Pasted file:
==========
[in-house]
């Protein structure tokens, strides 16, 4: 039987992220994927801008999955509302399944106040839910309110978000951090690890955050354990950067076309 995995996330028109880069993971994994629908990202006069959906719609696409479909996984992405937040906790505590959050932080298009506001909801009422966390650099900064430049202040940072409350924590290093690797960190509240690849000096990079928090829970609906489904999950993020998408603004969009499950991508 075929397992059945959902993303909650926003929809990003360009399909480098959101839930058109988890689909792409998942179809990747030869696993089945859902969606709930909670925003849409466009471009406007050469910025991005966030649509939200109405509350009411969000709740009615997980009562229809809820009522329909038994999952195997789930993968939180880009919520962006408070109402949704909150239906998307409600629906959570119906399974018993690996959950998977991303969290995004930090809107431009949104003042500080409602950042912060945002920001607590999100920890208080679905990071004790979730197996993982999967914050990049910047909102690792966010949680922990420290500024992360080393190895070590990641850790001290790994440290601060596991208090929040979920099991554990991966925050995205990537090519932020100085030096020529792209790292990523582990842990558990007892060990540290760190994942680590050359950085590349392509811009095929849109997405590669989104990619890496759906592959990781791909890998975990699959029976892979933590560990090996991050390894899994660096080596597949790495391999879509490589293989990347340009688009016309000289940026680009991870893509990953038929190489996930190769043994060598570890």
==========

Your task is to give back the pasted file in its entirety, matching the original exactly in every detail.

[in-house]
């Protein structure tokens, strides 16, 4: 039987992220994927801008999955509302399944106040839910309110978000951090690890955050354990950067076309 995995996330028109880069993971994994629908990202006069959906719609696409479909996984992405937040906790505590959050932080298009506001909801009422966390650099900064430049202040940072409350924590290093690797960190509240690849000096990079928090829970609906489904999950993020998408603004969009499950991508 075929397992059945959902993303909650926003929809990003360009399909480098959101839930058109988890689909792409998942179809990747030869696993089945859902969606709930909670925003849409466009471009406007050469910025991005966030649509939200109405509350009411969000709740009615997980009562229809809820009522329909038994999952195997789930993968939180880009919520962006408070109402949704909150239906998307409600629906959570119906399974018993690996959950998977991303969290995004930090809107431009949104003042500080409602950042912060945002920001607590999100920890208080679905990071004790979730197996993982999967914050990049910047909102690792966010949680922990420290500024992360080393190895070590990641850790001290790994440290601060596991208090929040979920099991554990991966925050995205990537090519932020100085030096020529792209790292990523582990842990558990007892060990540290760190994942680590050359950085590349392509811009095929849109997405590669989104990619890496759906592959990781791909890998975990699959029976892979933590560990090996991050390894899994660096080596597949790495391999879509490589293989990347340009688009016309000289940026680009991870893509990953038929190489996930190769043994060598570890």